Resources for studying propaganda

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A number of useful resources for studying propaganda are available, including web sites and books.

Powerbase resources

  • SpinWatch is the main website of Public Interest Investigations, which sponsors Powerbase.
  • How to research front groups provides helpful advice and a list of useful databases and other resources on the Internet.
  • Research using the web provides tips on searching the web and a list of useful databases for researchers.


  • Bill Chapman's Classroom Tools offers a variety of lesson plans and other materials for teachers looking for ways to help their students achieve media literacy in the information age, including a lesson plan on propaganda.
  • The Center for Cooperative Research seeks to encourage grassroots participation and collaboration in the documentation of the public historical record using an open-content model. Its research projects include a Complete 9-11 timeline with a section on war propaganda, as well as profiles of people, corporations, organizations, governmental bodies and political parties.
  • Museum of Public Relations: Created by the Specter & Associates PR firm, this site offers a largely sanitized stroll through the industry's history.
  • Nazi and East German Propaganda Guide Page: A collection of English translations of propaganda material from Nazi Germany and the German Democratic Republic.
  • Propaganda: Analysis, with current and historical examples, of rhetorical tactics often used by propagandists, based on the framework developed in the 1930s by the now-defunct Institute for Propaganda Analysis. Rhetorical techniques examined include name-calling, glittering generalities, euphemisms, transfer (propaganda technique)|transfer, testimonial, plain folks, bandwagon, fear and unwarranted extrapolation.
  • Vanderbilt Television News Archives is the world's most extensive and complete archive of television news. The collection holds more than 30,000 individual network evening news broadcasts from the major U.S. national broadcast networks: ABC, CBS, NBC, and CNN, and more than 9,000 hours of special news-related programming including ABC's Nightline since 1989. The archives are searchable by topic; you can view summaries of the program for free, and videotape copies are available for a fee.


  • Alex Carey, Taking the Risk out of Democracy: Corporate Propaganda versus Freedom and Liberty (Champaign, Illinois: University of Illinois Press, 1995), ISBN 0-252-06616-2. Carey analyses how the corporate elite has successfully sold its values to the rest of society, ensuring that the electorate stay 'soft' on business.
  • Guy Cook, Genetically Modified Language: The Discourse of Arguments for GM Crops and Food (Routledge, 2004), ISBN 0415314682. Cook exposes how GM foods and crops are promoted using selective use of words. Cook's methods of analysis can be applied to many fields in which propaganda is used, including terrorology and corporate science in general.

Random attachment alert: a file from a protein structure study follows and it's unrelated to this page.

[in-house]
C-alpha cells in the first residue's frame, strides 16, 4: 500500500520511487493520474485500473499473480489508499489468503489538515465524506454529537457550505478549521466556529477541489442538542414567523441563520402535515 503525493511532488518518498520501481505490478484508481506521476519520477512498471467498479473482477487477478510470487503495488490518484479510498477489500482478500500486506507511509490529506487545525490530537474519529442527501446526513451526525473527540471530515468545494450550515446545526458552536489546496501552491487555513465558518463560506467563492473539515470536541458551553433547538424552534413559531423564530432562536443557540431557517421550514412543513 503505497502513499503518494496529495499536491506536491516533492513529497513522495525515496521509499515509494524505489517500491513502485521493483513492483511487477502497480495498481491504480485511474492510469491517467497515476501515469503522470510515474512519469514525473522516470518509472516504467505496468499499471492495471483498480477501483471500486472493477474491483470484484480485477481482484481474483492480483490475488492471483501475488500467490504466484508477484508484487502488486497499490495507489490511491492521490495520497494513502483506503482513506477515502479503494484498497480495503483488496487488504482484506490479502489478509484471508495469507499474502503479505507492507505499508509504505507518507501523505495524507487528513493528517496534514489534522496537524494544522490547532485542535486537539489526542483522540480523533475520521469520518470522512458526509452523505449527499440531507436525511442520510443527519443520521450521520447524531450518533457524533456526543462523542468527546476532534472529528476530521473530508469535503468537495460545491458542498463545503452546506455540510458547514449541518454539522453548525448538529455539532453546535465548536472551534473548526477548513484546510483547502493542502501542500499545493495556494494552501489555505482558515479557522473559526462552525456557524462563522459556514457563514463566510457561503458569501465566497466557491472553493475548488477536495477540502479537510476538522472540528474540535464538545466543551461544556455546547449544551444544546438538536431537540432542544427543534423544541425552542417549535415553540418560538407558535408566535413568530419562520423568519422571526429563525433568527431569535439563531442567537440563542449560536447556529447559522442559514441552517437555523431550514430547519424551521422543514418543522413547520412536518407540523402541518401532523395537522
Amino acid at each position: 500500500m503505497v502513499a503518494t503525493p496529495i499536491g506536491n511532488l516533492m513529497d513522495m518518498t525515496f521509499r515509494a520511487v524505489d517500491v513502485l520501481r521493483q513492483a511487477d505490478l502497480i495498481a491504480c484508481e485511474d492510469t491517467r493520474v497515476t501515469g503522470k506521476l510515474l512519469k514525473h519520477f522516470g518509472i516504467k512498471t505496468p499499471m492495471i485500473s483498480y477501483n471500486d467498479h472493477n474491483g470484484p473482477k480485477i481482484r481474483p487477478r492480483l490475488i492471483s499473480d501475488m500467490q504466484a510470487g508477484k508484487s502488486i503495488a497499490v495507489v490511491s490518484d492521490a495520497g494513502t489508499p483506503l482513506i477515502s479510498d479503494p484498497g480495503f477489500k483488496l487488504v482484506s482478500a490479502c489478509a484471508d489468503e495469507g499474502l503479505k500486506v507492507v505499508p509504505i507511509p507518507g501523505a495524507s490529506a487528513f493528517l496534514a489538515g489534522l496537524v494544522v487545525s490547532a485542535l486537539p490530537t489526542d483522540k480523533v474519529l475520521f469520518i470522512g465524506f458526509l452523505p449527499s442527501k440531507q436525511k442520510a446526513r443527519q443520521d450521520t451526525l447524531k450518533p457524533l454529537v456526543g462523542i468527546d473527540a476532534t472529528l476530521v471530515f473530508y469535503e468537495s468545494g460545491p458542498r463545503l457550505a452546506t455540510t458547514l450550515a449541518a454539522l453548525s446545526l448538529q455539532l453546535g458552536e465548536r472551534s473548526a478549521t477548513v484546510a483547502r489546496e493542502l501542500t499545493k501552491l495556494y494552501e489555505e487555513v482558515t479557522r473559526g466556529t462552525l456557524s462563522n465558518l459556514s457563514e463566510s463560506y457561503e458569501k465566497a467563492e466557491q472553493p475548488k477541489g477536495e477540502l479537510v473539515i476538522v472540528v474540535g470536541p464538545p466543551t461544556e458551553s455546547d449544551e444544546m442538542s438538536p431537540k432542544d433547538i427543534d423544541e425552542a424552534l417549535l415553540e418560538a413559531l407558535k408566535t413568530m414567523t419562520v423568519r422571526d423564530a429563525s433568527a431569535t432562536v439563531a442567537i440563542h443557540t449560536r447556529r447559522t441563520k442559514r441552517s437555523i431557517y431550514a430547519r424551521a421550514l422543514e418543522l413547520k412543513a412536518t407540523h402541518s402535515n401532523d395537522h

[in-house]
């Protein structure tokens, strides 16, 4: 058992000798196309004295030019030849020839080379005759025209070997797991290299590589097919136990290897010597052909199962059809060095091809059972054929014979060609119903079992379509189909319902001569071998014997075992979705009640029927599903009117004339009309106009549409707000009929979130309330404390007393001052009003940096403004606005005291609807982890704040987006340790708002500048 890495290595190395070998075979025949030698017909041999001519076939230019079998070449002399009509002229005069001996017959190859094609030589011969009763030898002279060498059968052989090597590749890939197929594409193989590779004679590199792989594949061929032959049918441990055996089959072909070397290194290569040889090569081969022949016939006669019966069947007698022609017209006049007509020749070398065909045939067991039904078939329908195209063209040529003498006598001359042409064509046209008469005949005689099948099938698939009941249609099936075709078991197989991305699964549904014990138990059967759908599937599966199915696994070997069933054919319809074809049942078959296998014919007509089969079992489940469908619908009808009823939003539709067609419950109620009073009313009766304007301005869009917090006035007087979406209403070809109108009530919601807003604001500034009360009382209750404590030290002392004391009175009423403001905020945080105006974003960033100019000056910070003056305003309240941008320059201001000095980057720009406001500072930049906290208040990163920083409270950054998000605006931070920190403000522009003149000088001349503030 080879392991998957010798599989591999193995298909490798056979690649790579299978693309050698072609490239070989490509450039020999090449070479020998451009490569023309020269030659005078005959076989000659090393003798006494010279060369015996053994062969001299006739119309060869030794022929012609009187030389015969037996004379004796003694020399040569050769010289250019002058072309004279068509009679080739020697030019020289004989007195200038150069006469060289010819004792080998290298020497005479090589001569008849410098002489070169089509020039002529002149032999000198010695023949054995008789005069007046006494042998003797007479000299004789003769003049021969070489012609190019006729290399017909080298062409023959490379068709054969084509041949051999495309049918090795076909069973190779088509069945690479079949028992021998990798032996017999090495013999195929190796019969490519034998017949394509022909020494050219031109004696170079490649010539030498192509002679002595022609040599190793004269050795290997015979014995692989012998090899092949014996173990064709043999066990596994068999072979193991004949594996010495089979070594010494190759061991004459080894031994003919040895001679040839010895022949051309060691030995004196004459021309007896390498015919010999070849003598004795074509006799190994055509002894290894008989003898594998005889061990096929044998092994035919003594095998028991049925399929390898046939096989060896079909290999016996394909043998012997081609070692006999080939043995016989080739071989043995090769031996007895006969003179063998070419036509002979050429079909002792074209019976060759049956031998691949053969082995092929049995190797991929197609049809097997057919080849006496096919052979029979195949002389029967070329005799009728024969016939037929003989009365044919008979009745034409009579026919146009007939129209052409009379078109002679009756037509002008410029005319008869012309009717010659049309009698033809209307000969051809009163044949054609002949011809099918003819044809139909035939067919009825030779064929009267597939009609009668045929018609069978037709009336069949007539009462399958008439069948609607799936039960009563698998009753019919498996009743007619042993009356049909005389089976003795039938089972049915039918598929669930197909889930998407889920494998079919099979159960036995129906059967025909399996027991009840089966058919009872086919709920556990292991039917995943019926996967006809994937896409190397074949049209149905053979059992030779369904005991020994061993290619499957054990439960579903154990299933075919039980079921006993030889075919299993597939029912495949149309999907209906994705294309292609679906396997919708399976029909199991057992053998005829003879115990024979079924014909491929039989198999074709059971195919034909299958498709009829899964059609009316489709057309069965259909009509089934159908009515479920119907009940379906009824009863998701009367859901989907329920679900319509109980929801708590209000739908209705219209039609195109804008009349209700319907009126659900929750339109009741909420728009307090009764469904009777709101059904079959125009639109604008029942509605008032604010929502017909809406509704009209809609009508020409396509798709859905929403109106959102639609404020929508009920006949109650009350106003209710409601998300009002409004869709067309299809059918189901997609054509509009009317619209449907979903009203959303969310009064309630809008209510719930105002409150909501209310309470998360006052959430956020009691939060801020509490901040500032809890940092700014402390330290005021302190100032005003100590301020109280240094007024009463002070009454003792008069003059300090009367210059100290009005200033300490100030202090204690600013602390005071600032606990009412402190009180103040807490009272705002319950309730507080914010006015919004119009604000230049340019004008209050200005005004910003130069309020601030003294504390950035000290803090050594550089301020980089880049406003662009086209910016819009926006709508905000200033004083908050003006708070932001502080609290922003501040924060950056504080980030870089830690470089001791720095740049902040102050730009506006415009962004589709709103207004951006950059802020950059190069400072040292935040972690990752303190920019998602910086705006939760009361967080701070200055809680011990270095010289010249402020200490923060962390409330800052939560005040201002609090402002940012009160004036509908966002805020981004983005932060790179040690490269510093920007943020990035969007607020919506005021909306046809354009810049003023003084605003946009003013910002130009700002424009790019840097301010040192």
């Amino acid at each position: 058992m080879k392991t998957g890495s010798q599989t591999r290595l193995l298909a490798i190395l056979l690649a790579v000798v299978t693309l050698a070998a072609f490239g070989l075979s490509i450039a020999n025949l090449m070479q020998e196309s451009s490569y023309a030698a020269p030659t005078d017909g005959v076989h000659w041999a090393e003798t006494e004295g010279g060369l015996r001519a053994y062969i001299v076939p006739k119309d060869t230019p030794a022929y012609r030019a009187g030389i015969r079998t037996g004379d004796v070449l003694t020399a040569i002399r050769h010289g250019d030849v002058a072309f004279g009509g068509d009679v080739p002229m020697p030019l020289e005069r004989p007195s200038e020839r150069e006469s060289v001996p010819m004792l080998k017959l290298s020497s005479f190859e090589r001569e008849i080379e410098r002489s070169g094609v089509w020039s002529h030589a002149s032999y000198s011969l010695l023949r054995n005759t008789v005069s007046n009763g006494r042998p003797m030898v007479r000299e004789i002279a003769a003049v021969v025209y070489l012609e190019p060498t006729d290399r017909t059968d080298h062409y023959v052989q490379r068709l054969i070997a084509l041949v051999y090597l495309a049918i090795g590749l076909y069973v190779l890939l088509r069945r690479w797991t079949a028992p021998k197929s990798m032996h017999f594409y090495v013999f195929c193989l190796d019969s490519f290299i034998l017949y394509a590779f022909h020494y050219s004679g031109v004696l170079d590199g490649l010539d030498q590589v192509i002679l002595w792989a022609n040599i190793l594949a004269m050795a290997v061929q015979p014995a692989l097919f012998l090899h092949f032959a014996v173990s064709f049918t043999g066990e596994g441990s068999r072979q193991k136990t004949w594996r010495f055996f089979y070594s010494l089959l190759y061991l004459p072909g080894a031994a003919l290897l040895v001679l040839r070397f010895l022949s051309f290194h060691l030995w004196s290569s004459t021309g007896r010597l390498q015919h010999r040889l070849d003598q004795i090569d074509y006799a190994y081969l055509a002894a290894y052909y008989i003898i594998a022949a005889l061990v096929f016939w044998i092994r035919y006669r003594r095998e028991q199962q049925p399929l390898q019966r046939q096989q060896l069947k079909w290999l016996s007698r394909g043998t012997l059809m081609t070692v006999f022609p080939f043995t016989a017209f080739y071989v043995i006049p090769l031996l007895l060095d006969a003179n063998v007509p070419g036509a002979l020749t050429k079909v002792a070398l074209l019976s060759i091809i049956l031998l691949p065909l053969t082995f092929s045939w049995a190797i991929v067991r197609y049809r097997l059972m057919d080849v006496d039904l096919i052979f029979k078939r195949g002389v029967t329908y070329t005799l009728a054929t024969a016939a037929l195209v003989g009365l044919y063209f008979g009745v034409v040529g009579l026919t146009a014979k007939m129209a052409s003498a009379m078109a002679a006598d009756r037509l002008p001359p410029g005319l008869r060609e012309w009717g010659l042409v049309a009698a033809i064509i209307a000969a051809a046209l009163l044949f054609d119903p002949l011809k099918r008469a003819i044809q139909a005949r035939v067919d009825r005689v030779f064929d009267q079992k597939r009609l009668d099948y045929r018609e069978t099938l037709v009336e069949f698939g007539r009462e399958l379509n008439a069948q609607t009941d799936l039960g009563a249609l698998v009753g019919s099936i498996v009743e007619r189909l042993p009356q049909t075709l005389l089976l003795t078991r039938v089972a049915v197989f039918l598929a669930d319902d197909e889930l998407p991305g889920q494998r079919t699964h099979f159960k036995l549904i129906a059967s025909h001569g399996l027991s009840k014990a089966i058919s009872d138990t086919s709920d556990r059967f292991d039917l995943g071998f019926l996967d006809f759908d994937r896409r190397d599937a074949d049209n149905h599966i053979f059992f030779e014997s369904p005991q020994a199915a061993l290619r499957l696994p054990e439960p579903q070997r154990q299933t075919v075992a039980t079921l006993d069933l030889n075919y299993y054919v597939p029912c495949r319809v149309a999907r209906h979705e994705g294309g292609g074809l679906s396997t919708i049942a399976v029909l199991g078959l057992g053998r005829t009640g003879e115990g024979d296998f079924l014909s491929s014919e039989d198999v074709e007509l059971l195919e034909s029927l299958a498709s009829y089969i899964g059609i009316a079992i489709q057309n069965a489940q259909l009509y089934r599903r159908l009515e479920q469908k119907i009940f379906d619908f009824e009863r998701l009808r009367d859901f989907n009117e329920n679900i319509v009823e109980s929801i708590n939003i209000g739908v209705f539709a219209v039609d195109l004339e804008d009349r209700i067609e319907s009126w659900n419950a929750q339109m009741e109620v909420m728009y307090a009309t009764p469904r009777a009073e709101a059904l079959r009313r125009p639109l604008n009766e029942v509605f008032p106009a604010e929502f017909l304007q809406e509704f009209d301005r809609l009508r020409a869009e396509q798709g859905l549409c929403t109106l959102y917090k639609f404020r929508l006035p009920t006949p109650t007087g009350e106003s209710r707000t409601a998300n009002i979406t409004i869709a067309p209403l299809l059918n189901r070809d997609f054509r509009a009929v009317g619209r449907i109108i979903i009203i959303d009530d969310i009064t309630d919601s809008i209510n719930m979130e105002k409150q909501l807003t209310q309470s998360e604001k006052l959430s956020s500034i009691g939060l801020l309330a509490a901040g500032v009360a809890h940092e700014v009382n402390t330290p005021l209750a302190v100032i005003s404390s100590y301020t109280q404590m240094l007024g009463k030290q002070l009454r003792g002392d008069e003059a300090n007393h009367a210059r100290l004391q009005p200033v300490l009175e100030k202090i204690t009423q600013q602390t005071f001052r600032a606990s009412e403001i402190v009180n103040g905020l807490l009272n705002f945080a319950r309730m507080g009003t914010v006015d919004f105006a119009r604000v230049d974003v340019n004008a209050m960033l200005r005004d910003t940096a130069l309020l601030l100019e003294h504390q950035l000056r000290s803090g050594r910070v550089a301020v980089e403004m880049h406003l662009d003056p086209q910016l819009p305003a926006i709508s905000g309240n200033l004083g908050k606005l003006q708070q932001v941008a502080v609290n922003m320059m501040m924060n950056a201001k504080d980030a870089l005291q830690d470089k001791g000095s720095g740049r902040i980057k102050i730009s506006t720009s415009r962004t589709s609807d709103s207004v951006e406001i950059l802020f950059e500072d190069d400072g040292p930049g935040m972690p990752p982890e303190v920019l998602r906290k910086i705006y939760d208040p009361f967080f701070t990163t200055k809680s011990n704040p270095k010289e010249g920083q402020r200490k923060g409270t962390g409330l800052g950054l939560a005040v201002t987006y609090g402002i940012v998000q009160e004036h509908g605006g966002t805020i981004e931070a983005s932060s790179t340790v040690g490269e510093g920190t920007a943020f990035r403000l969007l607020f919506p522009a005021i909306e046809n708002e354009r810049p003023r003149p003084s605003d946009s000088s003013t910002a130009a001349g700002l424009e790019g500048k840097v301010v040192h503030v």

• Stuart Ewen, PR! A Social History of Spin (New York, NY: HarperCollins, 1996), ISBN 0-465-06168-0. Ewen examines the historical origins of the public relations industry.
  • Edward S. Herman and Noam Chomsky, Manufacturing Consent: The Political Economy of the Mass Media (Vintage, 1998), ISBN 0099533111.
  • Garth S. Jowett and Victoria O'Donnell, Propaganda and Persuasion (Thousand Oaks, CA: SAGE Publications, 1999), ISBN 0-7619-1147-2. Jowett and O'Donnell offer a scholarly analysis of the history of propaganda from antiquity, beginning with Alexander the Great and ending with the first war in the Persian Gulf.
  • Naomi Klein, The Shock Doctrine: The Rise of Disaster Capitalism (Penguin, 2008), ISBN 0141024534. Klein exposes how atrocities and disasters are created and exploited by those who aim to expand their wealth and power, under a cloak of ideology.
  • Clayton R. Koppes and Gregory D. Black, Hollywood Goes to War: How Politics, Profits and Propaganda Shaped World War II Movies (Berkeley, CA: University of California Press, 1990), ISBN 0-520-07161-1. Koppes and Black offer a fascinating examination of the relationship between the Roosevelt administration and Hollywood filmmakers, showing how propaganda influenced movies such as Little Tokyo, USA, Confessions of a Nazi Spy, Mr. Lucky, Mrs. Miniver and Casablanca.
  • William Lutz, Doublespeak (New York, NY: HarperPerennial, 1990), ISBN 0-06-016134-5. Lutz, a professor at Rutgers University, shows how doublespeak jargon has polluted the public mindspace with phrases designed to obscure the meaning of plain English. Examples include revenue enhancement (tax increase), negative patient care outcome (death), and energetic disassembly (an explosion at a nuclear power plant).
  • Sheldon Rampton and John Stauber, Toxic Sludge Is Good For You: Lies, Damn Lies and the Public Relations Industry (Monroe, ME: Common Courage Press, 1995, ISBN 1-56751-060-4.
  • Sheldon Rampton and John Stauber, Trust Us, We're Experts: How Industry Manipulates Science and Gambles With Your Future (New York, NY: Tarcher/Putnam, 2001), ISBN 1-58542-139-1.
  • Andrew Rowell, Green Backlash: Global Subversion of the Environment Movement (Routledge, 1996), ISBN 0415128285. Rowell tells the story of how corporations and the extreme right fought to undermine environmentalism by framing and manipulating the debate.
  • Christopher Simpson, Science of Coercion: Communication Research and Psychological Warfare, 1945-1960 (New York, NY: Oxford University Press, 1994), ISBN 0-19-510292-4.